By Kevin Davies
March 10, 2010 | Two studies published this week show convincingly that whole-genome sequencing of individual patients or affected families can reveal the one gene out of some 25,000 in the human genome bearing a deleterious mutation.
Writing in the New England Journal, Baylor College of Medicine’s Jim Lupski, Richard Gibbs and colleagues show that by sequencing the whole genome of an affected individual—in this case Lupski himself—it is possible to identify the rogue gene for a recessive disease by filtering the variations in the coding genes to focus on just those that are novel and predicted to cause a significant phenotypic change.
Meanwhile, in Science, researchers at the Institute of Systems Biology (ISB) identified the gene for a rare Mendelian disorder called Miller syndrome by sequencing a family of four (parents and two children).
Jim Lupski is a widely respected clinical geneticist who played a key role in the interpretation of the genome of James Watson, published in 2008. Lupski is an expert on structural rearrangements in genetic disease, documenting one of the first such cases back in 1991. That disease was Charcot-Marie-Tooth (CMT) disorder, a peripheral neuropathy, which happens to affect Lupski and other family members.
Lupski disclosed the results of his personal genome sequencing project in a talk late last year at the American Society of Human Genetics convention. Despite studying CMT for more than two decades, Lupski could not attribute his disorder to any of the dozens of known CMT genes. Finally, Baylor genome chief Richard Gibbs offered to conduct a whole-genome sequencing experiment.
After the sequencing, using the SOLiD platform from Life Technologies (estimated cost less than $50,000), Lupski had to narrow the search. No copy number variants were found to affect any of the dozens of known CMT genes. But by focusing on coding variants in 40 known neuropathy genes, the errant gene, SH3TC2, was identified. One of the mutations appears to be associated with carpal tunnel syndrome.
While the Baylor team concedes that whole-genome sequencing was probably not essential in tracking down the faulty genes in this particular case, they conclude: “As a practical matter, the identification of rare, heterogeneous alleles by means of whole-genome sequencing may be the only way to definitively determine genetic contributions to the associated clinical phenotypes” in complex diseases.
The ISB study published in Science employed the human genome sequencing service of Complete Genomics. The results were among the first 14 genomes that Complete Genomics undertook. The two children in the family suffered from a rare craniofacial disorder called Miller syndrome, as well as a lung disorder called ciliary dyskinesia, which resembles cystic fibrosis. Neither parent had these conditions, suggesting the possibility that recessive mutations in two unrelated genes could be responsible.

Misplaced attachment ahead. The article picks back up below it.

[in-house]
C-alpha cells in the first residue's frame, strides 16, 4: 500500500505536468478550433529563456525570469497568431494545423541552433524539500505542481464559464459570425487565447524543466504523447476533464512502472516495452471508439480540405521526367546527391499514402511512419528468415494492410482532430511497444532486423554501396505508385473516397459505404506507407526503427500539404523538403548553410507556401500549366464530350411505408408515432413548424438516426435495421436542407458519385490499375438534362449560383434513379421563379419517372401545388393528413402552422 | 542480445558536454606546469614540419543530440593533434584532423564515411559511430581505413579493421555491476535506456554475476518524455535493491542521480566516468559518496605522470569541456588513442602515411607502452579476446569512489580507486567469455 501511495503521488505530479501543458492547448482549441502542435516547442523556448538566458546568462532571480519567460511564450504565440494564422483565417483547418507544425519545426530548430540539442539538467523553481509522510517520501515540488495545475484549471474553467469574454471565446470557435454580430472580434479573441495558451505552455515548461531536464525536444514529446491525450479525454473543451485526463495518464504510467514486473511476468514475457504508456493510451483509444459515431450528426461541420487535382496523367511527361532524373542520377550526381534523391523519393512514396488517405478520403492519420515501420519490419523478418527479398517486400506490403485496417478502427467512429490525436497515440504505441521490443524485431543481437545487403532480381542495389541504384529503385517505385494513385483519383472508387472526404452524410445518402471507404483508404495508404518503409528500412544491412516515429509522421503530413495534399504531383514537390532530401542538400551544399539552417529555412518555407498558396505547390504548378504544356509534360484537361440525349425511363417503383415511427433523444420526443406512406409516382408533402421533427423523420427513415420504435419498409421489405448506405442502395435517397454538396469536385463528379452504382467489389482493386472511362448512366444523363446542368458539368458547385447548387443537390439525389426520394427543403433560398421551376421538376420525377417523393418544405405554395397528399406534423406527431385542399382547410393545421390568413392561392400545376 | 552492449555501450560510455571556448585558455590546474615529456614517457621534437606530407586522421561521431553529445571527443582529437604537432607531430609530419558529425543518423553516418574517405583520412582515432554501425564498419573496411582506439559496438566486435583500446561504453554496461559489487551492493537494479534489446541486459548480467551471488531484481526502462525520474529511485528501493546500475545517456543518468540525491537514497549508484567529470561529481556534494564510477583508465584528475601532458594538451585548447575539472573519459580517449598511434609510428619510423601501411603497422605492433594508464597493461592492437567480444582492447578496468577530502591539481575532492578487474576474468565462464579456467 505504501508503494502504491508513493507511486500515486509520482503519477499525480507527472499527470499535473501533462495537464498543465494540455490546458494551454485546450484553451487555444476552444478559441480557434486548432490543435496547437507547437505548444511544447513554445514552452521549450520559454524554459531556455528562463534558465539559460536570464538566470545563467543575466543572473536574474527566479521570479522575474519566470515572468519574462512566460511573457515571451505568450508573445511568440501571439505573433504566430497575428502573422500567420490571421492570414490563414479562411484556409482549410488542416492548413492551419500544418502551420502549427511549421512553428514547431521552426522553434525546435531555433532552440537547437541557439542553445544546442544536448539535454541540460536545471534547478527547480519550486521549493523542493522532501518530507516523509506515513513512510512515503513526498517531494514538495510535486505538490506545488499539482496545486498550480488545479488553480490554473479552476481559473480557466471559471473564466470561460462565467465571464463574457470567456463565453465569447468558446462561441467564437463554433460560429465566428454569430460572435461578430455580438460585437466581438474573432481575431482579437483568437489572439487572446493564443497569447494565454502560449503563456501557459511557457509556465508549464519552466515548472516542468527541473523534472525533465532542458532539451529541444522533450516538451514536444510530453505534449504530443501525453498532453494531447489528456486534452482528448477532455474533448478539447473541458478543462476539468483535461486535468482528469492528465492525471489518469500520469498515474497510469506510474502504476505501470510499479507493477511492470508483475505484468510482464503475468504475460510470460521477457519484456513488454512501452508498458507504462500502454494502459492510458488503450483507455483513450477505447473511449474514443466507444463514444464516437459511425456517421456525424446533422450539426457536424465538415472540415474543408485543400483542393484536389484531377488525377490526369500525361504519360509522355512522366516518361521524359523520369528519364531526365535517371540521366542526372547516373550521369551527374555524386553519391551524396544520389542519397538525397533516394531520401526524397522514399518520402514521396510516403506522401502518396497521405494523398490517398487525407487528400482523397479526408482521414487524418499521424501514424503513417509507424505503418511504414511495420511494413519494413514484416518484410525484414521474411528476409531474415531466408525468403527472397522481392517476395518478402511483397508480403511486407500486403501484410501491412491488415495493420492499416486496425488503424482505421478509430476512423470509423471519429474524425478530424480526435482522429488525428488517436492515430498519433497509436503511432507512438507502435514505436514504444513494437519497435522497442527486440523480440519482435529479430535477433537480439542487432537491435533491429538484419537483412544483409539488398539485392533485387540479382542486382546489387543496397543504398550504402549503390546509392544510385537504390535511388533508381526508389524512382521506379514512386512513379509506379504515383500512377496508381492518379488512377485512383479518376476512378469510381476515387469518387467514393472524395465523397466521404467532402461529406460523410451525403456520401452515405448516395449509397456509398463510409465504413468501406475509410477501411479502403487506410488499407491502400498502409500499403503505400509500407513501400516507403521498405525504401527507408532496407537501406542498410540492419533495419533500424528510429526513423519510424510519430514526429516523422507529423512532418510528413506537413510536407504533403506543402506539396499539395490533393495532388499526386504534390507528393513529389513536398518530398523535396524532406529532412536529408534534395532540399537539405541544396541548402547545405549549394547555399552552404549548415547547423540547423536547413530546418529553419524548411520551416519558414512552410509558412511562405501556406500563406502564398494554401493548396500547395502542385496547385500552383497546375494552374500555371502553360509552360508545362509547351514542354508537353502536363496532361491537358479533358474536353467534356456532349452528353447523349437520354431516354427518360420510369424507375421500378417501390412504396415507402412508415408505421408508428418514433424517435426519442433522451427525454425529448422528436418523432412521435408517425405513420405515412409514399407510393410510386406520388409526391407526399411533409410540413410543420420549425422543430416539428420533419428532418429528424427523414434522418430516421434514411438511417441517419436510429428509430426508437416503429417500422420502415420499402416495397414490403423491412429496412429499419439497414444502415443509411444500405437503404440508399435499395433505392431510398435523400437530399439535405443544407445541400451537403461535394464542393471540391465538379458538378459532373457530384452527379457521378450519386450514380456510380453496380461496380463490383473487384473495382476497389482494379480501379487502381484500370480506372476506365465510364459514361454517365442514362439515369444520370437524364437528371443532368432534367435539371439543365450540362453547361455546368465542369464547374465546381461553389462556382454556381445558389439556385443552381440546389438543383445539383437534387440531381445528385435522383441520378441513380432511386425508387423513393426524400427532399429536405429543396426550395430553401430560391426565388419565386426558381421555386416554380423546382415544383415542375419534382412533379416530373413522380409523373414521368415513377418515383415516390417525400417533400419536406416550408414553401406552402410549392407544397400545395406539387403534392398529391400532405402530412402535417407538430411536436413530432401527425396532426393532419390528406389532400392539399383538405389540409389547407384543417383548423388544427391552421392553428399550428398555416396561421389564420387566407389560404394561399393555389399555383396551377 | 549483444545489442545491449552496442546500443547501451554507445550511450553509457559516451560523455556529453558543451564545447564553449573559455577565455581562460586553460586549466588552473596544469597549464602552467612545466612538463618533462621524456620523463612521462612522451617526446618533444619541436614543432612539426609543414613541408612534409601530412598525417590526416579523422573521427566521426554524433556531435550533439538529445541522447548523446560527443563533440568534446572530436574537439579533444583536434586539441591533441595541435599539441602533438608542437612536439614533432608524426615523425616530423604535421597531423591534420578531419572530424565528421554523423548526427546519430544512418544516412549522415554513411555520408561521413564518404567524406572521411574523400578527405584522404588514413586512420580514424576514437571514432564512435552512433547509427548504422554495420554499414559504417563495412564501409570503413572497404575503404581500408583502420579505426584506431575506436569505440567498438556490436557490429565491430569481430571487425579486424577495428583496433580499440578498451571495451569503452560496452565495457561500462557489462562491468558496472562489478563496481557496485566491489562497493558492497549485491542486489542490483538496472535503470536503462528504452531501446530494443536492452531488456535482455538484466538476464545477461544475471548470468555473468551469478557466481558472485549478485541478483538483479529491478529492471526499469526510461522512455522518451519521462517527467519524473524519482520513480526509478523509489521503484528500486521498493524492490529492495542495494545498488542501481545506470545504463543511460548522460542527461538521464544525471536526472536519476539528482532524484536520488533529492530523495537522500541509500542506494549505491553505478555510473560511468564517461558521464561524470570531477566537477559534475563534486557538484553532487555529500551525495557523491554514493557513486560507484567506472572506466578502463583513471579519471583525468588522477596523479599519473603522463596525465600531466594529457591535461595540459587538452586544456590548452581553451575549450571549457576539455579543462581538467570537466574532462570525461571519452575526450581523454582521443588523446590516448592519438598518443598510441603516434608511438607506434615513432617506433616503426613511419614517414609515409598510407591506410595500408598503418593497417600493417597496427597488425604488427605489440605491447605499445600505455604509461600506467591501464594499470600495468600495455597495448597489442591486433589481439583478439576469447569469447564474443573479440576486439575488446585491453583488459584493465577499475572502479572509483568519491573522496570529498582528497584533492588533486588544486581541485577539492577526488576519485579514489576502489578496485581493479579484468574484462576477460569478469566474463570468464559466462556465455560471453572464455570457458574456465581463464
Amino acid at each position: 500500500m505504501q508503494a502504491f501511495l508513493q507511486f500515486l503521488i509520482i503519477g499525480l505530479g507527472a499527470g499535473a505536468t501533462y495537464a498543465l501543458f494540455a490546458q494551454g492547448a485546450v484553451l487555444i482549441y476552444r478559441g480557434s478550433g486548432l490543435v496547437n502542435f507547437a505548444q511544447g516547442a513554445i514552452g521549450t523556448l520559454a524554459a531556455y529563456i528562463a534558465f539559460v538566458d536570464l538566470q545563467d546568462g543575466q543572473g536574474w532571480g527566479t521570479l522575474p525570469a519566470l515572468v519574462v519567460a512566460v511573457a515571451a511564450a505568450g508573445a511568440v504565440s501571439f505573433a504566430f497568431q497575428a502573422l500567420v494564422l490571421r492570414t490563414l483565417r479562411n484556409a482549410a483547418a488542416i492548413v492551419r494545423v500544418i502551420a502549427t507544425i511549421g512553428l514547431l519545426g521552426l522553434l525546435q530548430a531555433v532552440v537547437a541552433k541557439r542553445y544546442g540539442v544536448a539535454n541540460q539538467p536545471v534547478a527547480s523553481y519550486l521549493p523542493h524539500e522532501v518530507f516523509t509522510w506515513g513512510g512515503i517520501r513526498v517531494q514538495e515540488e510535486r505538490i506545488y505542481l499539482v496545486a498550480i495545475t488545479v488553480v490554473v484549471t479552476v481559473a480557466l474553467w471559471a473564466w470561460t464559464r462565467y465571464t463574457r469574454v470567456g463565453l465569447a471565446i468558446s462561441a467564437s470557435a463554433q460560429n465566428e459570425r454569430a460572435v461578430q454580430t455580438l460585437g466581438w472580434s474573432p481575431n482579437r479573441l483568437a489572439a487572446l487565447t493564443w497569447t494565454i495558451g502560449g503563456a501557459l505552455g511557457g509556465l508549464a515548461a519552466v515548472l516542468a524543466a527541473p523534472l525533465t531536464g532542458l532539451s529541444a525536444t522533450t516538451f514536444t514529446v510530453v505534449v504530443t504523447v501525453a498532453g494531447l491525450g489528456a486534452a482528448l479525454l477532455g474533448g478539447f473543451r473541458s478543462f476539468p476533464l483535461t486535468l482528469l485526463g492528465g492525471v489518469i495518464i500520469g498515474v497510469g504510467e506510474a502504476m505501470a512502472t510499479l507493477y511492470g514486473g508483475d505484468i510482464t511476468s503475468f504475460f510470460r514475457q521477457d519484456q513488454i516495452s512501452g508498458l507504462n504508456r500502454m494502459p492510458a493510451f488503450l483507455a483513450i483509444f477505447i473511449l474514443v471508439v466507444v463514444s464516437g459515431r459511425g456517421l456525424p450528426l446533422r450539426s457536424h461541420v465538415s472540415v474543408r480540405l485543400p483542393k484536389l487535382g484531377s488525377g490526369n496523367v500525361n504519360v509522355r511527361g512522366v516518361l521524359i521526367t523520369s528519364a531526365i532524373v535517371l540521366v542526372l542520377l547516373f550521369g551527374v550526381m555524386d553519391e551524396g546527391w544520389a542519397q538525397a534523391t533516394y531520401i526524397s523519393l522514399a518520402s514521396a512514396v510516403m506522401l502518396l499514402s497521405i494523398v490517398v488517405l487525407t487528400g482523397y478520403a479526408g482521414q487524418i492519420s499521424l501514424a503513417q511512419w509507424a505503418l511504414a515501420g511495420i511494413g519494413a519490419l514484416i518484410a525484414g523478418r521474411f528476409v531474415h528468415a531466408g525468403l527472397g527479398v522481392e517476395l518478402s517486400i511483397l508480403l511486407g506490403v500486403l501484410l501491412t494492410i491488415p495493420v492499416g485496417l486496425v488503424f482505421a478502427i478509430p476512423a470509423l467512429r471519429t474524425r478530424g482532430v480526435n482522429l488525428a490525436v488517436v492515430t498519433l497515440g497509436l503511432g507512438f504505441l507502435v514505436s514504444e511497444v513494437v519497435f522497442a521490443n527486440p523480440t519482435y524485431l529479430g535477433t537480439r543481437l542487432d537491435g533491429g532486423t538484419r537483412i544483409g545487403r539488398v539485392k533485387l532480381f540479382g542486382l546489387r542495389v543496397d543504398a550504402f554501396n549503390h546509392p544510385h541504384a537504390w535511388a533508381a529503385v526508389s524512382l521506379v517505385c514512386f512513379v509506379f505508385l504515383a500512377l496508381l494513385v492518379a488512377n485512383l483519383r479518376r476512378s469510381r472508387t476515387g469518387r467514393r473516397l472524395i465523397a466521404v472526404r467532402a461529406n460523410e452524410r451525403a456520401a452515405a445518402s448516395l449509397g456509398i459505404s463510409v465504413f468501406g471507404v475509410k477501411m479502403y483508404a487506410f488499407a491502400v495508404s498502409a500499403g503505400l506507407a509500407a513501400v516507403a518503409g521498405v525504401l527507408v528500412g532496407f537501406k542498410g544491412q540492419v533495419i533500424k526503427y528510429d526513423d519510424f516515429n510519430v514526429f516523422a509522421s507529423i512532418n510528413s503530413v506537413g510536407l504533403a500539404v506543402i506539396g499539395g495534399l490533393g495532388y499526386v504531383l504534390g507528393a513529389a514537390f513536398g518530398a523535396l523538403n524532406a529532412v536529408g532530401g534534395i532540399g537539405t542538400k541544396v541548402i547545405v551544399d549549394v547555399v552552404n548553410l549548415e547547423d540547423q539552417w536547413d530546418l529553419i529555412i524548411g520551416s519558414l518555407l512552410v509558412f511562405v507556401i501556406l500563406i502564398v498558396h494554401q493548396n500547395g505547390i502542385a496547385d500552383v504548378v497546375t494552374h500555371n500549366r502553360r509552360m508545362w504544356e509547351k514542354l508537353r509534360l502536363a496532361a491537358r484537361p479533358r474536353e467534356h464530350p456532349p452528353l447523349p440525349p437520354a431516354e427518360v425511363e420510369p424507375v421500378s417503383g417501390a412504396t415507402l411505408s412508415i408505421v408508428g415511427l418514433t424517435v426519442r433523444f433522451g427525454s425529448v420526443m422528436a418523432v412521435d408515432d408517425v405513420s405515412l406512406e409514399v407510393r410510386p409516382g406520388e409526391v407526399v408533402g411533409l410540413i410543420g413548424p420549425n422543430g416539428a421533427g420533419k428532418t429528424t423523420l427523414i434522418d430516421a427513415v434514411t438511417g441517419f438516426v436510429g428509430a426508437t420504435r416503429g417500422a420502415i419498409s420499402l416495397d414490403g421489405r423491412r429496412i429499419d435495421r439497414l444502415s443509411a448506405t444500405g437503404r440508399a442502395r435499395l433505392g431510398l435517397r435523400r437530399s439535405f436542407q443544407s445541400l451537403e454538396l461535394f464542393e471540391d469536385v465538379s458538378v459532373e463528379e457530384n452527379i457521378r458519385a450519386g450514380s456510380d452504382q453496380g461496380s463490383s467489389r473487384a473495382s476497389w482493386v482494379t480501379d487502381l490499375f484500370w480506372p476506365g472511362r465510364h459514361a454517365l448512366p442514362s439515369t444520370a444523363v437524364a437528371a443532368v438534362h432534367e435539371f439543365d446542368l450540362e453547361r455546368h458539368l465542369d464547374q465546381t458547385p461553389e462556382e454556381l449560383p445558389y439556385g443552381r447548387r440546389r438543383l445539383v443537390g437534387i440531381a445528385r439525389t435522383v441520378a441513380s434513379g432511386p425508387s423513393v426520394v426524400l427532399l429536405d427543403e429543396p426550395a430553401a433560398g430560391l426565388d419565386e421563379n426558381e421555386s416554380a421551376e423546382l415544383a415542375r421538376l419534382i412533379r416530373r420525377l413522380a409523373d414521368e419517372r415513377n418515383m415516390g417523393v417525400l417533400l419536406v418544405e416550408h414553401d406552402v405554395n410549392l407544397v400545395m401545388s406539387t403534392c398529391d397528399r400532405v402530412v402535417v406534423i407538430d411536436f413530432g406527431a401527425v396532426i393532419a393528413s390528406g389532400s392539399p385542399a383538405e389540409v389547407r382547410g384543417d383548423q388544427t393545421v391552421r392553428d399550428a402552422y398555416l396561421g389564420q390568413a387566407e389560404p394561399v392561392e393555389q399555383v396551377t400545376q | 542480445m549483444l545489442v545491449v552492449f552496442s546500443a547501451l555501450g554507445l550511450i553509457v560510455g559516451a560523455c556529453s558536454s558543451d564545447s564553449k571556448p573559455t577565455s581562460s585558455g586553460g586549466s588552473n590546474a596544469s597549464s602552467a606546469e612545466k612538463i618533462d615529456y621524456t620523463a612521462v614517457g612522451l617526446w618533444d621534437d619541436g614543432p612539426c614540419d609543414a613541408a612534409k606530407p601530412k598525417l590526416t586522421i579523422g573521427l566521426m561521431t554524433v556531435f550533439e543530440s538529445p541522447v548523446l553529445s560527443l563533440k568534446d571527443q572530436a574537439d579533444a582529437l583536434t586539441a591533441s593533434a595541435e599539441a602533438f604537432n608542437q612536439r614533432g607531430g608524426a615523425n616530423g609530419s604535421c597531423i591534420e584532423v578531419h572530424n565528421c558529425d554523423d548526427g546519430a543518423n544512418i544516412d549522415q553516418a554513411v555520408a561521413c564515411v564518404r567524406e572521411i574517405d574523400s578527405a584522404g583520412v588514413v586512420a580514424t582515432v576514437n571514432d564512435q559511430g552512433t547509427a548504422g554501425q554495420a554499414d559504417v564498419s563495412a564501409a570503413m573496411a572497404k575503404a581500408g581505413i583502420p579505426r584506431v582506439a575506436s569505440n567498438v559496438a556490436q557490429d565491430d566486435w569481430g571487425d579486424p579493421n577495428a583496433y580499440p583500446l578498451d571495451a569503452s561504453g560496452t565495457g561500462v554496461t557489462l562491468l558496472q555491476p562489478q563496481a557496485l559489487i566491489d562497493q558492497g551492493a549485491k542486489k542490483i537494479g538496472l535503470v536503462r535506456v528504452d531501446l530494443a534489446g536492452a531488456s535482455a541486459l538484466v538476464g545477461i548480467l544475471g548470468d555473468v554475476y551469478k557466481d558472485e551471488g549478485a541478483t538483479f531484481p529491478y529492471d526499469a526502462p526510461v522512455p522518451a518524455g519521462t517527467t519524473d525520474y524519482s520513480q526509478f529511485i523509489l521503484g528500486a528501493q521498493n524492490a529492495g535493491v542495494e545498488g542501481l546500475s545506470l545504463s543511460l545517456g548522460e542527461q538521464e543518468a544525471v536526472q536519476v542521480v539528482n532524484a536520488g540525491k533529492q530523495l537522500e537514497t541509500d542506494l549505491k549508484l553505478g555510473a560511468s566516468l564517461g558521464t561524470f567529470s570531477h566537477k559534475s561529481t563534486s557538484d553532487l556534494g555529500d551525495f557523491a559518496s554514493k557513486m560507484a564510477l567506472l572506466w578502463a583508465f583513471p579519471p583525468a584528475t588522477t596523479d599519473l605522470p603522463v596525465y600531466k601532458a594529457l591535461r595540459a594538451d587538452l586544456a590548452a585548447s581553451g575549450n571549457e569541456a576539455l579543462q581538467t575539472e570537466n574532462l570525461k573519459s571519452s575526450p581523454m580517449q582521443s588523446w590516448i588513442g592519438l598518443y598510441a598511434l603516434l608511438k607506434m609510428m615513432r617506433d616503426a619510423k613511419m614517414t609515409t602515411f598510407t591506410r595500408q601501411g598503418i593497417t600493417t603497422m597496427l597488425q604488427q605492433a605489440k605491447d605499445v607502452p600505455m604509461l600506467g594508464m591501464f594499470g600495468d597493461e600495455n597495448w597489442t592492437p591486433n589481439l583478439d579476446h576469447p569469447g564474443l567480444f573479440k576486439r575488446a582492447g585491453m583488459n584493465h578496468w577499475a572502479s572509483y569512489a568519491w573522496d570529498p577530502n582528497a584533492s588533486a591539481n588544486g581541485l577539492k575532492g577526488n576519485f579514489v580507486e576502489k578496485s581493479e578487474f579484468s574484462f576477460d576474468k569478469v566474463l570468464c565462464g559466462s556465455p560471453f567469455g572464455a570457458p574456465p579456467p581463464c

Complete Genomics sequenced the four genomes to a depth of 51x to 88x, and called around 90% of the bases in each genome. Variations in four genes were consistent with recessive inheritance of rare variations. In a separate study on the same family, another Seattle group led by Michael Bamshad and Jay Shendure recently reported one of those genes, DHODH, as the cause of Miller syndrome. And mutations in one of the other candidate genes, DNAH5, were previously associated with ciliary dyskinesia. “We are convinced that this new kind of analysis, family sequencing, will be a remarkably powerful scientific and medical tool in the future,” said David Galas, senior vice president of ISB.
Complete Genomics CEO Cliff Reid said his goal was “to provide large-scale complete human genome sequencing as a service that would enable our customers to make medically-relevant discoveries. We are delighted that ISB is already making breakthroughs of that caliber from its first study using our service. This is the type of positive disruptive influence that we want our technology to have on medical research.”
In a commentary accompanying the Lupski et al. New England Journal study, Yale University and Howard Hughes Medical Institute investigator Richard Lifton said the rapid progress in whole-genome sequencing raises profound medical and societal questions:
“Who will benefit from comprehensive sequencing? When in a person’s life should sequencing be done? How should we deal with the many variants of uncertain clinical significance? How should we interpret changes found outside of genes? How should we effectively communicate the results to patients in ways that will improve health without inducing neurosis?”
Such questions are taking on added urgency as the trickle of published human genomes is on the brink of turning into a torrent. Another question is whether the early success in identifying Mendelian disease genes via whole genome sequencing will be repeated as these and other groups tackle other examples.
Editor’s Note: Jim Lupski is a plenary speaker at CHI’s XGen Congress in San Diego, March 15-19, 2010.